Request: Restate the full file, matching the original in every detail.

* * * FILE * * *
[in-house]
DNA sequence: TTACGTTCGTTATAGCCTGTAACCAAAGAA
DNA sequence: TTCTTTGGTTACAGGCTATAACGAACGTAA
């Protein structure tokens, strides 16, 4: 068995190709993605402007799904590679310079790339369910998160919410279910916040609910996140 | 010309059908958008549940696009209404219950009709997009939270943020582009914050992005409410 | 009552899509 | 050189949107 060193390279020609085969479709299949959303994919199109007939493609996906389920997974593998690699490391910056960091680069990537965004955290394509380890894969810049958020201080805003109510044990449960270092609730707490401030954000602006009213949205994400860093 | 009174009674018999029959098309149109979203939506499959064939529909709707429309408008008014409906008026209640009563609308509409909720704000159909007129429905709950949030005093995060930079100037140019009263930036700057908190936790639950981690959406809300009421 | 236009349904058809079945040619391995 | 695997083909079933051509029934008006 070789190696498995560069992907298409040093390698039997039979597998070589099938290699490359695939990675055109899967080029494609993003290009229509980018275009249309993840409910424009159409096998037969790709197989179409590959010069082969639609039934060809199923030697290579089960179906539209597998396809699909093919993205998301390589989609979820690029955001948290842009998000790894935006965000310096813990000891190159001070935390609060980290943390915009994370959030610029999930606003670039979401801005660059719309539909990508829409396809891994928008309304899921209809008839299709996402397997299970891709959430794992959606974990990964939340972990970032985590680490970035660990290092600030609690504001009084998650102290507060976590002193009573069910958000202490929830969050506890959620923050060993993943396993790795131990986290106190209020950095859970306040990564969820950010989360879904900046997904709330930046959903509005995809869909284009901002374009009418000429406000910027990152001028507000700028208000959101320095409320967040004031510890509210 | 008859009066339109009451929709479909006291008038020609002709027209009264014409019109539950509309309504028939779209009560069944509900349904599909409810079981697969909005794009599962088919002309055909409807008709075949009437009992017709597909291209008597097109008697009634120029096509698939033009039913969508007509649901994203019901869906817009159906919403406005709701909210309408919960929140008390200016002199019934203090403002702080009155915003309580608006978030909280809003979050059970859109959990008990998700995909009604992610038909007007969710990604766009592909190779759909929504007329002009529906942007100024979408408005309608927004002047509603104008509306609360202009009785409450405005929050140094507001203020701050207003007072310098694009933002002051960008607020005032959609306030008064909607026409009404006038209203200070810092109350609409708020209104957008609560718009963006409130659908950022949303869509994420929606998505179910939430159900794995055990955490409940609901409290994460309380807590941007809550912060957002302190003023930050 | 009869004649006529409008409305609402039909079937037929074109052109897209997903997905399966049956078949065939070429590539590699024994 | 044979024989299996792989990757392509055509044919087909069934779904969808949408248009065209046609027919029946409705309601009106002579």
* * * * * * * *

[in-house]
DNA sequence: TTACGTTCGTTATAGCCTGTAACCAAAGAA
DNA sequence: TTCTTTGGTTACAGGCTATAACGAACGTAA
């Protein structure tokens, strides 16, 4: 068995190709993605402007799904590679310079790339369910998160919410279910916040609910996140 | 010309059908958008549940696009209404219950009709997009939270943020582009914050992005409410 | 009552899509 | 050189949107 060193390279020609085969479709299949959303994919199109007939493609996906389920997974593998690699490391910056960091680069990537965004955290394509380890894969810049958020201080805003109510044990449960270092609730707490401030954000602006009213949205994400860093 | 009174009674018999029959098309149109979203939506499959064939529909709707429309408008008014409906008026209640009563609308509409909720704000159909007129429905709950949030005093995060930079100037140019009263930036700057908190936790639950981690959406809300009421 | 236009349904058809079945040619391995 | 695997083909079933051509029934008006 070789190696498995560069992907298409040093390698039997039979597998070589099938290699490359695939990675055109899967080029494609993003290009229509980018275009249309993840409910424009159409096998037969790709197989179409590959010069082969639609039934060809199923030697290579089960179906539209597998396809699909093919993205998301390589989609979820690029955001948290842009998000790894935006965000310096813990000891190159001070935390609060980290943390915009994370959030610029999930606003670039979401801005660059719309539909990508829409396809891994928008309304899921209809008839299709996402397997299970891709959430794992959606974990990964939340972990970032985590680490970035660990290092600030609690504001009084998650102290507060976590002193009573069910958000202490929830969050506890959620923050060993993943396993790795131990986290106190209020950095859970306040990564969820950010989360879904900046997904709330930046959903509005995809869909284009901002374009009418000429406000910027990152001028507000700028208000959101320095409320967040004031510890509210 | 008859009066339109009451929709479909006291008038020609002709027209009264014409019109539950509309309504028939779209009560069944509900349904599909409810079981697969909005794009599962088919002309055909409807008709075949009437009992017709597909291209008597097109008697009634120029096509698939033009039913969508007509649901994203019901869906817009159906919403406005709701909210309408919960929140008390200016002199019934203090403002702080009155915003309580608006978030909280809003979050059970859109959990008990998700995909009604992610038909007007969710990604766009592909190779759909929504007329002009529906942007100024979408408005309608927004002047509603104008509306609360202009009785409450405005929050140094507001203020701050207003007072310098694009933002002051960008607020005032959609306030008064909607026409009404006038209203200070810092109350609409708020209104957008609560718009963006409130659908950022949303869509994420929606998505179910939430159900794995055990955490409940609901409290994460309380807590941007809550912060957002302190003023930050 | 009869004649006529409008409305609402039909079937037929074109052109897209997903997905399966049956078949065939070429590539590699024994 | 044979024989299996792989990757392509055509044919087909069934779904969808949408248009065209046609027919029946409705309601009106002579």